Posted Under: marketing manager,rapport with writer
Your marketing writers are valuable nodes in your network. Thinking about them that way pays off in making your own content broader and richer.
On Monday, you phone your marketing communications writer to kick off a white paper on mobile game pricing. On Thursday, a marketing manager with a different company asks your writer to work on a paper about translating mobile games.
Your writer is no world-renowned expert in mobile gaming. It just happens that these two clients need content on that topic at about the same time.
Both of these corporate marketers have a common connection to the writer. What they don’t know is how much common value in mobile gaming lies just the other side of that connection.
Have you ever asked your marketing communications writers about the other topics they cover, besides your products and services?
An overlooked link
You probably value your writers (and keep giving them work) for a few reasons.
- They write effectively.
- They’re a quick study.
- They understand your business and its audiences.
- They do research and write about it in ways that reflect well on your organization.
How about this reason?
- They know useful stuff you don’t know.
Last year, in separate pieces for clients in completely different industries, I cited the statistic that the human race had recently crossed the threshold of five billion telephone connections. I don’t remember for which project I first came across it, but it didn’t matter because it supported both arguments very well.
When an analyst with a research firm re-purposes information like that, clients expect it. They take for granted that it’s her business to know such things and they gladly pay her to impart them.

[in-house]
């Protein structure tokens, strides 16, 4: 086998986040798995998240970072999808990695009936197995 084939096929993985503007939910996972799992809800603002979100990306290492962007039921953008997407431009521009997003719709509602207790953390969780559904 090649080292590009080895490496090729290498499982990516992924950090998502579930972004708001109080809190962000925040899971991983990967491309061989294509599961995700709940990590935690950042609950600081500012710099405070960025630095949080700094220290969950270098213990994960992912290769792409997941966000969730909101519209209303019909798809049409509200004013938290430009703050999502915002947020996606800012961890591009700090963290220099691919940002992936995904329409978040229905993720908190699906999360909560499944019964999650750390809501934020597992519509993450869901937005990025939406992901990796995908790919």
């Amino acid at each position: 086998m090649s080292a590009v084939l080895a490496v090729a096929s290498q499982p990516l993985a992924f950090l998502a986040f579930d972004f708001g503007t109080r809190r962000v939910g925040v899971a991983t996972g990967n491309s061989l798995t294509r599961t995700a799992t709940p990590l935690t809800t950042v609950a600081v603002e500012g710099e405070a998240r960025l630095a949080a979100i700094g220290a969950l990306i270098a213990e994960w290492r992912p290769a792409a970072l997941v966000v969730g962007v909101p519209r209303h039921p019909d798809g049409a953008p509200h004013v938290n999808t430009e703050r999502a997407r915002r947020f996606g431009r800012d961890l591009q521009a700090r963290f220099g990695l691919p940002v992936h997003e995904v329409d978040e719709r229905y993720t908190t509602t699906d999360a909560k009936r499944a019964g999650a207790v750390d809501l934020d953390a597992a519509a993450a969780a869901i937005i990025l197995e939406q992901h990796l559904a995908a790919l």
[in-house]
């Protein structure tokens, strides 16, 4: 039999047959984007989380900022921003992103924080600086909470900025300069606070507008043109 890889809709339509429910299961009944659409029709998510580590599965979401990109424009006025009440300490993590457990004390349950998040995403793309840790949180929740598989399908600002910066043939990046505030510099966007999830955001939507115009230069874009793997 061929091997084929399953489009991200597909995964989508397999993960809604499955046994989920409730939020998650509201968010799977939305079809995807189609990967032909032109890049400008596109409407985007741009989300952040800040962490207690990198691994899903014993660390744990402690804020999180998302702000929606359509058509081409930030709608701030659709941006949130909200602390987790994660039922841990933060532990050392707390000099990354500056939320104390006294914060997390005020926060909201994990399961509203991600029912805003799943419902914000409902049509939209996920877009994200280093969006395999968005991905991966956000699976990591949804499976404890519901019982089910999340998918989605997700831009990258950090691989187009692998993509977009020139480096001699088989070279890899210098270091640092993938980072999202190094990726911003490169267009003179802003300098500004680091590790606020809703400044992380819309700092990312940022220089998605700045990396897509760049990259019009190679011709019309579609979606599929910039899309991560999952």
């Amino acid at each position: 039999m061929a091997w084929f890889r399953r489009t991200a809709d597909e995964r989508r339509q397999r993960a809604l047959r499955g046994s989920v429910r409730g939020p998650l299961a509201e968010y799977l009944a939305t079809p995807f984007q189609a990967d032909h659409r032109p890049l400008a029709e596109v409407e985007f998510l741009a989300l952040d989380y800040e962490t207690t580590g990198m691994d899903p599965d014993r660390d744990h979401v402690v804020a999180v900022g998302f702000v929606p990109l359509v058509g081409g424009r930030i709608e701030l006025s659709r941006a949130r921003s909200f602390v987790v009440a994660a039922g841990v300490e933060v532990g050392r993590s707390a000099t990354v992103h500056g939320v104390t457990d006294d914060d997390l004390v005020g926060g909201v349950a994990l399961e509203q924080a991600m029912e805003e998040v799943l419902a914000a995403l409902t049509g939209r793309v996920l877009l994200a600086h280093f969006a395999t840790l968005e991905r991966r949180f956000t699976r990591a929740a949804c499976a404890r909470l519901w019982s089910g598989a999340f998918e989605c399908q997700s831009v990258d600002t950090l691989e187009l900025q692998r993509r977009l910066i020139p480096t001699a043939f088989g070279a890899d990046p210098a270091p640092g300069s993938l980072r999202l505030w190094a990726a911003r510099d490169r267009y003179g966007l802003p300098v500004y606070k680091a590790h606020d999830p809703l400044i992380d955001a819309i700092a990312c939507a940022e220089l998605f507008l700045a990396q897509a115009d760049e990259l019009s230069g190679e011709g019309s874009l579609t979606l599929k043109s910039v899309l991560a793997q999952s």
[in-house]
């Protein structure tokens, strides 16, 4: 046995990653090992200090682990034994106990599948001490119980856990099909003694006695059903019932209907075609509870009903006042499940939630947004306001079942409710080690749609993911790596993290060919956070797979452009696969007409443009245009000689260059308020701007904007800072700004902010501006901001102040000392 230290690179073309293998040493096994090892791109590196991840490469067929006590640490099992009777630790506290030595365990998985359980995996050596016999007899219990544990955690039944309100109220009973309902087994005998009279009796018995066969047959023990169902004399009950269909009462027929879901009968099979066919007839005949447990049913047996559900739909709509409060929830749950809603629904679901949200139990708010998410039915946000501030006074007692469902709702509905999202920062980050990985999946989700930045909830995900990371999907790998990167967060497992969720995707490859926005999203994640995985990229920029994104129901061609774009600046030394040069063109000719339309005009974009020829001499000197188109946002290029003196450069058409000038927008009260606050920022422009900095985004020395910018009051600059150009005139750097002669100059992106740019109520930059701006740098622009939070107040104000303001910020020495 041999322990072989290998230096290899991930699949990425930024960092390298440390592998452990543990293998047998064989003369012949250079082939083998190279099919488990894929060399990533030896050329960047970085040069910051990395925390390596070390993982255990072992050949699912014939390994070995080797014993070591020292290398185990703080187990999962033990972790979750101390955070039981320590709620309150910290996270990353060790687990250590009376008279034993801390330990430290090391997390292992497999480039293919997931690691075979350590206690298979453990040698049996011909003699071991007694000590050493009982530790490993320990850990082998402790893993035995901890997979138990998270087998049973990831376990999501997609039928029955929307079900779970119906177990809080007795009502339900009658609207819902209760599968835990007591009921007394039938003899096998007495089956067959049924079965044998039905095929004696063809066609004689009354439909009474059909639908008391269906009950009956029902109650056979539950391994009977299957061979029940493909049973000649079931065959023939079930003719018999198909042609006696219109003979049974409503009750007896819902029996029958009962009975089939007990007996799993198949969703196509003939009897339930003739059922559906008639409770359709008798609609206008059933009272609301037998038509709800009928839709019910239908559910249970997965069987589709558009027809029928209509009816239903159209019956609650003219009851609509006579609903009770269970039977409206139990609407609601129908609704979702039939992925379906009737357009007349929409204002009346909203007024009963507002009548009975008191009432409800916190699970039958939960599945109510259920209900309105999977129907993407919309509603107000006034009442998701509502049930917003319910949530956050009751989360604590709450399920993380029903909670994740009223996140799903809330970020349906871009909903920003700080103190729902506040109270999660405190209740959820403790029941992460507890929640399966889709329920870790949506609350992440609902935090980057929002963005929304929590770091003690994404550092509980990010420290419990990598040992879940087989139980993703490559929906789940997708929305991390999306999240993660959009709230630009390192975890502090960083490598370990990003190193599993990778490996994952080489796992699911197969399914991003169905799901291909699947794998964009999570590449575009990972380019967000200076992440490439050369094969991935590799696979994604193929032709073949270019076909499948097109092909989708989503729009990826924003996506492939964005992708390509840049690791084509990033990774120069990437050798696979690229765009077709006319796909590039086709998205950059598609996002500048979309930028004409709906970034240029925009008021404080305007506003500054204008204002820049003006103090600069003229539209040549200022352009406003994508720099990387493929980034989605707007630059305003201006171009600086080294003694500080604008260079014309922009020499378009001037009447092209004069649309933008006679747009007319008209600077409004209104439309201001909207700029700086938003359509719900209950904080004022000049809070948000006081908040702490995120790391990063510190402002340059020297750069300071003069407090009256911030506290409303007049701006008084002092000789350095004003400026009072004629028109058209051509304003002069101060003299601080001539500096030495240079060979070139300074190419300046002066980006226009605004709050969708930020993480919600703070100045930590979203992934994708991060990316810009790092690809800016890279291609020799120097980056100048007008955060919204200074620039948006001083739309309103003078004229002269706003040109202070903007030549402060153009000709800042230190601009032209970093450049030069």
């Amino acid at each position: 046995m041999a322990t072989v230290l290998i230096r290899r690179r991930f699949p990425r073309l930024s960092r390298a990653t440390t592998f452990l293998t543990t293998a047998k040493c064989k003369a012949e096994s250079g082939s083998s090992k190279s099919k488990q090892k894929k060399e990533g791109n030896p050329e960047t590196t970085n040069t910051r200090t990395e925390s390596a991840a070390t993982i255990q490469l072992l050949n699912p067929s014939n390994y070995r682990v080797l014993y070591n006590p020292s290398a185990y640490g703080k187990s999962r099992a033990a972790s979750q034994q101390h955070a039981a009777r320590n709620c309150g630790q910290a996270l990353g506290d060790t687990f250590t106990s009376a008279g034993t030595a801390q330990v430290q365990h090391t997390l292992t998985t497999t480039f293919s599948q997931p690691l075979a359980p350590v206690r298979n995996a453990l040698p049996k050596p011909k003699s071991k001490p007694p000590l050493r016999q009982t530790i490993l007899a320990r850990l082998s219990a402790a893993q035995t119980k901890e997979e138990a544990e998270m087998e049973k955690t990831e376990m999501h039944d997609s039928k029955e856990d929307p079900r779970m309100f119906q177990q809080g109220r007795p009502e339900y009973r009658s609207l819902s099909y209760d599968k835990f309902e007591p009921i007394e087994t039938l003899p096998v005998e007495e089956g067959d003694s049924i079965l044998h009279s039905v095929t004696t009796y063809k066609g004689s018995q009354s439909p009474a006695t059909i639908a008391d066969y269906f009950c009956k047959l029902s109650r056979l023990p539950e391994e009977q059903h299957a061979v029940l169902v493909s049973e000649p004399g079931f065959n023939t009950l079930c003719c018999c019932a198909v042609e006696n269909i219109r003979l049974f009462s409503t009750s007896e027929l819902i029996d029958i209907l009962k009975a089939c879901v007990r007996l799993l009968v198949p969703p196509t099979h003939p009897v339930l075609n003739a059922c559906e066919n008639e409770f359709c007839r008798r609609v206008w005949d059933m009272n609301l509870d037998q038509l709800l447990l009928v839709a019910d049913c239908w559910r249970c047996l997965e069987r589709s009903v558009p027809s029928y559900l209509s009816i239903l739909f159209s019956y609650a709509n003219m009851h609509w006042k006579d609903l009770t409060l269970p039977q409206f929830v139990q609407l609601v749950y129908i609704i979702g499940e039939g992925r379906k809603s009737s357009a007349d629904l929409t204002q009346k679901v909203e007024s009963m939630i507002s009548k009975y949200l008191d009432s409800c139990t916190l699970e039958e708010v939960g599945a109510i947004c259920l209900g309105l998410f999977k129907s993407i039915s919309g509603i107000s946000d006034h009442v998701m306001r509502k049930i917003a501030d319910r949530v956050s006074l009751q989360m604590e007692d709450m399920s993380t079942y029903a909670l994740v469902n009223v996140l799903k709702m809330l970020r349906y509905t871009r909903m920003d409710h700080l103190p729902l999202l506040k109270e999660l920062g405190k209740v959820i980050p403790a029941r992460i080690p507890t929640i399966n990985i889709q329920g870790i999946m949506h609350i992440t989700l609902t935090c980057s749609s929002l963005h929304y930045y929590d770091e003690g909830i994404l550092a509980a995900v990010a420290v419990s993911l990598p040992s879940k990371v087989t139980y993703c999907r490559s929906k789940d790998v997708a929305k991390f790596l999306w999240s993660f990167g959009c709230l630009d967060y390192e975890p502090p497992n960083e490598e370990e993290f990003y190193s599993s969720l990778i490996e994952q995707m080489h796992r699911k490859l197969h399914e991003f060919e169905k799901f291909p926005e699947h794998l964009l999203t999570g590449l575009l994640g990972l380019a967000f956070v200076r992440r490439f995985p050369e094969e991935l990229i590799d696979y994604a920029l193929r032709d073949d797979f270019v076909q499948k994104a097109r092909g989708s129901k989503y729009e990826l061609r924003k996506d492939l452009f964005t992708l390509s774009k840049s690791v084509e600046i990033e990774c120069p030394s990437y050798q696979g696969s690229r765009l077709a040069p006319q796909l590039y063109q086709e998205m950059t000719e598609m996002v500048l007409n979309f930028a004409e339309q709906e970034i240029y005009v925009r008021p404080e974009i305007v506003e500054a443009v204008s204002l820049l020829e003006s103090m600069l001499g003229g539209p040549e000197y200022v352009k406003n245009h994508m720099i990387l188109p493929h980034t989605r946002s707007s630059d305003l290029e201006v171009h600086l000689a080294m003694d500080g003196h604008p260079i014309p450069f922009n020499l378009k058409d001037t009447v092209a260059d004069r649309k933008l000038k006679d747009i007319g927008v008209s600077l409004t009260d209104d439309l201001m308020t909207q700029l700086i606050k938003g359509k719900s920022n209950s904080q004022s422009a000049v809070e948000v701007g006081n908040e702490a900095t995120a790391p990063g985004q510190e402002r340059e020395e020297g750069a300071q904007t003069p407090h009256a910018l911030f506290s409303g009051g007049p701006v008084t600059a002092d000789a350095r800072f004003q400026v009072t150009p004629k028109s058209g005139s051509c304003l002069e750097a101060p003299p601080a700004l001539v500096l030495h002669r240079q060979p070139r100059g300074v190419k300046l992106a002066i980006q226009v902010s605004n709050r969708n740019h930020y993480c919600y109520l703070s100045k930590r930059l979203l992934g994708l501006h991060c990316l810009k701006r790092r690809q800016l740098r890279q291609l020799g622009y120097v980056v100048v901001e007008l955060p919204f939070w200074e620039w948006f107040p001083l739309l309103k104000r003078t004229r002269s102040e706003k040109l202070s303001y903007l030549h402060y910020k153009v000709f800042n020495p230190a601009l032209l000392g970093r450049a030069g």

But when a marketing communications writer does it, it’s serendipity.
And, you can get in on it.
Either your marketing writers tell you…
I’ve often wished I could introduce all of my clients to one another – say, in a large restaurant on Maui – and see what came of it. Almost all of them are marketing managers or directors, and I think it would be easy for them to find value in connecting. In fact, it would probably be easier for them to find that value talking to one another in that Maui restaurant than networking through me.
Your writers may not have such lofty designs, but they may have ways of letting you know what they work on, starting with the Clients page on their Website.
Do your writers tweet, post or put out a newsletter on current projects? Do you follow them?
What other kinds of work besides yours is in their portfolio? What can you learn from it? More importantly, what does your writer learn from it that can make your content bigger, deeper and wider?
Consider your writers more than just writers: they’re resources.
…or you ask them
You can do this without being nosy, without intruding and without running afoul of anybody’s non-disclosure agreement. It sounds like this:
So, what else are you working on these days (that you can tell me about)?
or like this:
We need a series of case studies on how pharma’s use our services. Do you work with any companies in that field?
It’s really not that different from “Say, Marie, I really need a good electrician. What do you know about finding one in this town?” which is a conversation that takes place about 50 times per second all over the world, as people make casual use of their networks.
If we learn anything from our collective investment of time in Facebook, LinkedIn, Twitter and other networking vehicles, it should be that our circles of acquaintance are like crabgrass: most of their connections (and value) are invisible, waiting for us stumble onto and benefit from them through normal curiosity.
The only thing more important than your network is your network’s network.
When you ask your writers about other work they’re doing, you’re making good use of these nodes in your network.
So, corporate marketers: The hidden value is there. You just need to sharpen your curiosity and start finding out what other content your marketing communications writers are working on.
And stop waiting for an invitation to a restaurant on Maui.
John White is a marketing communications writer who posts about technology writing from the perspective of the marketing manager. It’s dirty work, but somebody has to do it. Download his eBook, “10 Questions to Ask When Hiring Your Marketing Communications Writer,” then take your best shot at hiring him.
photo credit: faungg